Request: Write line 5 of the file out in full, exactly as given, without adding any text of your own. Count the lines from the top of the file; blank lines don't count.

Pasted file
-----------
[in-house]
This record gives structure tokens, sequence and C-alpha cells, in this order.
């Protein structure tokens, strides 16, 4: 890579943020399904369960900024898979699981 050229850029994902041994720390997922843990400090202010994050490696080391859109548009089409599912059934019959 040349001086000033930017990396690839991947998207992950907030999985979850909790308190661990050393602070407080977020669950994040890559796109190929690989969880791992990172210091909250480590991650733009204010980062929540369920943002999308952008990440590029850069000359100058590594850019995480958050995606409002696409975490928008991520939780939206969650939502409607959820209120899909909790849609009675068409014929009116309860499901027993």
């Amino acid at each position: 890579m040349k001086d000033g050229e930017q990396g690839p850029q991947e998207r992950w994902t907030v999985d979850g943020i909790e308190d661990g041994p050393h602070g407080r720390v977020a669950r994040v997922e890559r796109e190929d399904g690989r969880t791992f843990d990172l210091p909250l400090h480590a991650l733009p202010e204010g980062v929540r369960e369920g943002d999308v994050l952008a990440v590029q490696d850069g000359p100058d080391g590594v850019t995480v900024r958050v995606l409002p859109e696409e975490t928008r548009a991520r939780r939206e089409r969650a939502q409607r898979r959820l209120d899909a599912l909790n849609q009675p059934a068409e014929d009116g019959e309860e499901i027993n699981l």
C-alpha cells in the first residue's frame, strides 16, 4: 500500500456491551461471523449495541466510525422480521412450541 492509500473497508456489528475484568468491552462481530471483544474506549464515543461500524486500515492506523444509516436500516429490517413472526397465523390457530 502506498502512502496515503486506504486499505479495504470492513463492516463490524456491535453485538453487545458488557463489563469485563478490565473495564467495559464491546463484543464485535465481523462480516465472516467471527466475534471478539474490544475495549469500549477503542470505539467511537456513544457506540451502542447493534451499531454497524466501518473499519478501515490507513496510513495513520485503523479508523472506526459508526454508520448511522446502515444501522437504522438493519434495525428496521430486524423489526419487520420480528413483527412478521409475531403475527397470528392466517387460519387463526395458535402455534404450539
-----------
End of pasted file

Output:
C-alpha cells in the first residue's frame, strides 16, 4: 500500500456491551461471523449495541466510525422480521412450541 492509500473497508456489528475484568468491552462481530471483544474506549464515543461500524486500515492506523444509516436500516429490517413472526397465523390457530 502506498502512502496515503486506504486499505479495504470492513463492516463490524456491535453485538453487545458488557463489563469485563478490565473495564467495559464491546463484543464485535465481523462480516465472516467471527466475534471478539474490544475495549469500549477503542470505539467511537456513544457506540451502542447493534451499531454497524466501518473499519478501515490507513496510513495513520485503523479508523472506526459508526454508520448511522446502515444501522437504522438493519434495525428496521430486524423489526419487520420480528413483527412478521409475531403475527397470528392466517387460519387463526395458535402455534404450539